There is something very powerful about taking deliberate time to work through what haunts us, to let go of the shame we feel in our past, to stop letting it hurt us.

I'll be honest, I listened to the audiobook, which was 13 hours long and read by Emily Woo Zeller. Zeller is amazing, giving the book a full performance, complete with the reverie that really let me know when she was drifting between times. Fortunately, having listened instead of read the book, I could hear the pronunciations of the beautiful names that I would have otherwise just butchered.

As far as the feminist side of things go, this is definitely one of those books that I picked it solely because of Women In Translation month and would not have found any other way. It's proof that setting out to find diverse books to read on purpose allows me to find books that would not have otherwise been in my path and to appreciate stories that I would not otherwise have the opportunity to hear/read. It lets me step into places and history that I was never aware of, such as a sweatshop in Korea during the last century. In that same vein, it's great to read the stories of ordinary women. I know we get caught up in the women breaking barriers and starting revolutions, but we need to remember the ordinary women too. We need to remember the ones who join unions and those who don't, the ones who can only go to school because of work programs, the ones who finish and those who don't, the ones who find their dreams and those who don't.

While the content keeps this from being the kind of story that I could recommend to anyone, this is the kind of book I wish they would include in curriculum for world or Eastern literature. To use her own words to explain the importance of this:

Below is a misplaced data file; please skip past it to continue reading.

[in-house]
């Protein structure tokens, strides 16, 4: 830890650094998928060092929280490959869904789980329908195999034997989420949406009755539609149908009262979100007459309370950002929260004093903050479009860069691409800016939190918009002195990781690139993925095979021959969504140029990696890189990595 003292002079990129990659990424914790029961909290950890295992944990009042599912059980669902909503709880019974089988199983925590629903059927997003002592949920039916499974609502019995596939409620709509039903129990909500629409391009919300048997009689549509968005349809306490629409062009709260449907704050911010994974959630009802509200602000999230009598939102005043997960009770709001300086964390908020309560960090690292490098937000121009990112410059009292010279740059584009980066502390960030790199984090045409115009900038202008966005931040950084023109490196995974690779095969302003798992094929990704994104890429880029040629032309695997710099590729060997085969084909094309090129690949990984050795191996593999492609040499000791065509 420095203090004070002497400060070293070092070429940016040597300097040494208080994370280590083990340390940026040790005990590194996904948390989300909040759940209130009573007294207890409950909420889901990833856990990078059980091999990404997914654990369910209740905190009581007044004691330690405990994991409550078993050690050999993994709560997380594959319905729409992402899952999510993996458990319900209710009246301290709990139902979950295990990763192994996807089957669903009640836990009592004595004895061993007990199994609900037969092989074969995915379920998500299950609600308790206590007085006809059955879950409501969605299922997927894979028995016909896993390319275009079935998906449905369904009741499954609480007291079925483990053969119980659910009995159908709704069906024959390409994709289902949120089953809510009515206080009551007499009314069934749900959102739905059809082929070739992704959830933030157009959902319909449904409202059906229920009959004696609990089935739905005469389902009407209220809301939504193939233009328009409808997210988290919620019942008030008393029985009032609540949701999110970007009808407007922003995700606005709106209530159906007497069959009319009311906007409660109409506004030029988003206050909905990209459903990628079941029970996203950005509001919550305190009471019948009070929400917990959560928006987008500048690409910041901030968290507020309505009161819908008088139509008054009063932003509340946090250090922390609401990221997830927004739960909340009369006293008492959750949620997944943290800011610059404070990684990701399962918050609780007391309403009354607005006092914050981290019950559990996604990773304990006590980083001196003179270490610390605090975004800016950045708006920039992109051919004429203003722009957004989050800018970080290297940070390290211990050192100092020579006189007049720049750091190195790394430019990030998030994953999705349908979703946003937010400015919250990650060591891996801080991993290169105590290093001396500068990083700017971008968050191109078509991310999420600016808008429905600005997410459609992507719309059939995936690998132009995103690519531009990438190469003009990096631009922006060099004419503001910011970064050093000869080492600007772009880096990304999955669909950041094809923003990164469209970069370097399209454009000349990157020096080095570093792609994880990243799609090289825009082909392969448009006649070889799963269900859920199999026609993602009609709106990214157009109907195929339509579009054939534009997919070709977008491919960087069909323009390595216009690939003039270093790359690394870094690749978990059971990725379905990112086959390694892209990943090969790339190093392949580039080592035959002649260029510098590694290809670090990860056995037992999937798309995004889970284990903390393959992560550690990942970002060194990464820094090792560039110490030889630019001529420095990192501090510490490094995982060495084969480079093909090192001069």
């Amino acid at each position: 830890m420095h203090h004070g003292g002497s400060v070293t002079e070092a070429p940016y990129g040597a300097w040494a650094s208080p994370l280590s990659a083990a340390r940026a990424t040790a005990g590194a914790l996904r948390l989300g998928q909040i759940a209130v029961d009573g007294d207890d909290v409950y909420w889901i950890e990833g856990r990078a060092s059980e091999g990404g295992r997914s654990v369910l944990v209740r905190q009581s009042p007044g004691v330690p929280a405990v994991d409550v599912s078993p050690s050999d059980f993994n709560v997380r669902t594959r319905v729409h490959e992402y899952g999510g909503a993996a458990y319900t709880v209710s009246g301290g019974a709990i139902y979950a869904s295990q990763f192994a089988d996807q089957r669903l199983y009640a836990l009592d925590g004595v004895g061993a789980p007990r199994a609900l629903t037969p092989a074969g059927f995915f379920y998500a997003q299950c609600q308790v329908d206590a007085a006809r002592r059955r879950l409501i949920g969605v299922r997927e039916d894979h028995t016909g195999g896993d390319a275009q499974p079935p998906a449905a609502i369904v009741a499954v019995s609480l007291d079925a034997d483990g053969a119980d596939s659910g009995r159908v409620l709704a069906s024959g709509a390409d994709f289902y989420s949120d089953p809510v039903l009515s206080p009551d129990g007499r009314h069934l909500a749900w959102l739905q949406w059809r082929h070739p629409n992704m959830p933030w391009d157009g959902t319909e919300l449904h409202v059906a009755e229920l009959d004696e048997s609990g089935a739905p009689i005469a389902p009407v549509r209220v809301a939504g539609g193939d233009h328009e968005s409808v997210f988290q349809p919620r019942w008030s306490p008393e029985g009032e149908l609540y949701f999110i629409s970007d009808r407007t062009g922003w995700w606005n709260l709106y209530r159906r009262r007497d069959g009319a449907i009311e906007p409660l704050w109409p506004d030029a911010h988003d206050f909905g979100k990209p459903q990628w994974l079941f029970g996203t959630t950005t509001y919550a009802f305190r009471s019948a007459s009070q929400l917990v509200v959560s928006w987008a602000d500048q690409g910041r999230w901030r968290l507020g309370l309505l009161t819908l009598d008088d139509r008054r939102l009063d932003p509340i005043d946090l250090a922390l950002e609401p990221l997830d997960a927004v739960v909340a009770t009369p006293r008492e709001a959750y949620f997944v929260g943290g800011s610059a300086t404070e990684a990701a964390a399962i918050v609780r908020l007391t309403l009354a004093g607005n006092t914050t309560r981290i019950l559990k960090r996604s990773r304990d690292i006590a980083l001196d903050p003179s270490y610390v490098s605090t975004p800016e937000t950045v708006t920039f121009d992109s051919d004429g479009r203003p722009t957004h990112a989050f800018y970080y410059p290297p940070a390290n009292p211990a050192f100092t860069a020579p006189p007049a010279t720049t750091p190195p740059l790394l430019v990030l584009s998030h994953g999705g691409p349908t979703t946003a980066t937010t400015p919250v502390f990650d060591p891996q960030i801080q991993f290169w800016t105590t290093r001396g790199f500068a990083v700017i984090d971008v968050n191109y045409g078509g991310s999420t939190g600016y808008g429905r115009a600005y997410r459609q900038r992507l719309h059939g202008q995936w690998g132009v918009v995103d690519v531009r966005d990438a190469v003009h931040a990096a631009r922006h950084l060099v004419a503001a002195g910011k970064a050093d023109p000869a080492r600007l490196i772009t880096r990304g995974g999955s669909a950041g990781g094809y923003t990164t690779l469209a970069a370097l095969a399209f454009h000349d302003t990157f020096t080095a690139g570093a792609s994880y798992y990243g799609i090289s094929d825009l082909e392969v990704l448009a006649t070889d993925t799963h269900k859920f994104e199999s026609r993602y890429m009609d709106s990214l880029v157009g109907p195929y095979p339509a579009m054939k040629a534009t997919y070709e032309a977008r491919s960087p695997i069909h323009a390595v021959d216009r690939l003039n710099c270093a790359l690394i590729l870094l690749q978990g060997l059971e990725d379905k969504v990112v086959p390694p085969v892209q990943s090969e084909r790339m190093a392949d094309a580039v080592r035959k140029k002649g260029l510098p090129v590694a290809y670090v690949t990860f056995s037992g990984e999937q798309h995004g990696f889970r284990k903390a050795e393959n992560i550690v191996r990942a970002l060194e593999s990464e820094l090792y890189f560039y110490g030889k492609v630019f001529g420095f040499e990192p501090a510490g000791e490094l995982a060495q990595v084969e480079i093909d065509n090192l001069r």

History is in charge of putting things in order and society is in charge of defining them. The more order we achieve, the more truth is hidden behind that neat surface... Perhaps literature is about throwing into disarray what has been defined... About making a mess of things, all over again.

If diversity or feminism or women's lives are among the things you like to read about, this is definitely a book for you. Also, check out the rest of Shin's books here.

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review 2016-08-23 18:00
The Whispering City by Sara Moliner, translated by Mara Faye Lethem
The Whispering City - Sara Moliner,Mara Faye Lethem

While many elements of the book follow a familiar pattern, it's still a great read. We have the reporter who thinks the cops are doing a rotten job of investigating the murder she's been sent to report on and gets herself in over her head and so on. There was something nice about the familiarity of the plot structure because that was where my familiarity with it ended. The book is set in Barcelona in 1952, so the culture and the government and the markers of the time were all fairly foreign and made this familiar plot structure far more fun than it has been in a long time. Plus, the way it ended was not what I expected. It's not the way it would have ended if it had been written for US audiences, I'll tell you that much without spoiling it. 

This is part of what's fun about reading women in translation, what may seem familiar is taken to new places. 

The narrator, Roxanne Hernandez, was amazing, doing a great job of pronouncing all the Spanish names while falling back out of the accent that requires in the very next word and just carrying on. I can get by on some Spanish and even do a decent accent sometimes, but I can't transition that quickly and it didn't seem cut together. So it's the narrator or the editor, but I'm going to give credit to the narrator until informed otherwise. 

The only hitch in my translation was the inclusion of the word "monger" when talking about gossips. It wasn't misused, but it struck me as out of place due to that we don't use it much in the US.